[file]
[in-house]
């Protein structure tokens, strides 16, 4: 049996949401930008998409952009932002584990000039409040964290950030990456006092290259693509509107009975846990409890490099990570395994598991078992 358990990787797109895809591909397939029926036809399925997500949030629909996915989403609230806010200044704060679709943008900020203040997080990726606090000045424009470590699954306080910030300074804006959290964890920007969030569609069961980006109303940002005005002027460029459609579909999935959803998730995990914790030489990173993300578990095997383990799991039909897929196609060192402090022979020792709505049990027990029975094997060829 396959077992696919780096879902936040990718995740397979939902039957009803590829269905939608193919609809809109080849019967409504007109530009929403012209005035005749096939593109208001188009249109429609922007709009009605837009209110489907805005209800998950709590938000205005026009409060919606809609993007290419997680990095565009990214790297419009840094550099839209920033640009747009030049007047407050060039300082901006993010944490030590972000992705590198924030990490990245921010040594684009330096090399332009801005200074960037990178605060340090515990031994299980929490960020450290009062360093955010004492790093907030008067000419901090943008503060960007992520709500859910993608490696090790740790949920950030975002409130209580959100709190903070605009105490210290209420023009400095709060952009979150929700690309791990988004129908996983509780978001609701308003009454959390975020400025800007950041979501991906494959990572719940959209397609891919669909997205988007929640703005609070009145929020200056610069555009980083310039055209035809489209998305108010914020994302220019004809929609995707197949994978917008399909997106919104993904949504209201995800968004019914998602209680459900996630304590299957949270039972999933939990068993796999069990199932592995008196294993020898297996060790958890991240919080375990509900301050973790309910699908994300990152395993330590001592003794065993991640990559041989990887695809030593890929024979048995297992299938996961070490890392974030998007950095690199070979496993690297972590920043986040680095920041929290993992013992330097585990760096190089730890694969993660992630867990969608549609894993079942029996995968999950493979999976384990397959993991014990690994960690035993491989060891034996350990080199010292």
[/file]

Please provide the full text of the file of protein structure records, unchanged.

[in-house]
């Protein structure tokens, strides 16, 4: 049996949401930008998409952009932002584990000039409040964290950030990456006092290259693509509107009975846990409890490099990570395994598991078992 358990990787797109895809591909397939029926036809399925997500949030629909996915989403609230806010200044704060679709943008900020203040997080990726606090000045424009470590699954306080910030300074804006959290964890920007969030569609069961980006109303940002005005002027460029459609579909999935959803998730995990914790030489990173993300578990095997383990799991039909897929196609060192402090022979020792709505049990027990029975094997060829 396959077992696919780096879902936040990718995740397979939902039957009803590829269905939608193919609809809109080849019967409504007109530009929403012209005035005749096939593109208001188009249109429609922007709009009605837009209110489907805005209800998950709590938000205005026009409060919606809609993007290419997680990095565009990214790297419009840094550099839209920033640009747009030049007047407050060039300082901006993010944490030590972000992705590198924030990490990245921010040594684009330096090399332009801005200074960037990178605060340090515990031994299980929490960020450290009062360093955010004492790093907030008067000419901090943008503060960007992520709500859910993608490696090790740790949920950030975002409130209580959100709190903070605009105490210290209420023009400095709060952009979150929700690309791990988004129908996983509780978001609701308003009454959390975020400025800007950041979501991906494959990572719940959209397609891919669909997205988007929640703005609070009145929020200056610069555009980083310039055209035809489209998305108010914020994302220019004809929609995707197949994978917008399909997106919104993904949504209201995800968004019914998602209680459900996630304590299957949270039972999933939990068993796999069990199932592995008196294993020898297996060790958890991240919080375990509900301050973790309910699908994300990152395993330590001592003794065993991640990559041989990887695809030593890929024979048995297992299938996961070490890392974030998007950095690199070979496993690297972590920043986040680095920041929290993992013992330097585990760096190089730890694969993660992630867990969608549609894993079942029996995968999950493979999976384990397959993991014990690994960690035993491989060891034996350990080199010292």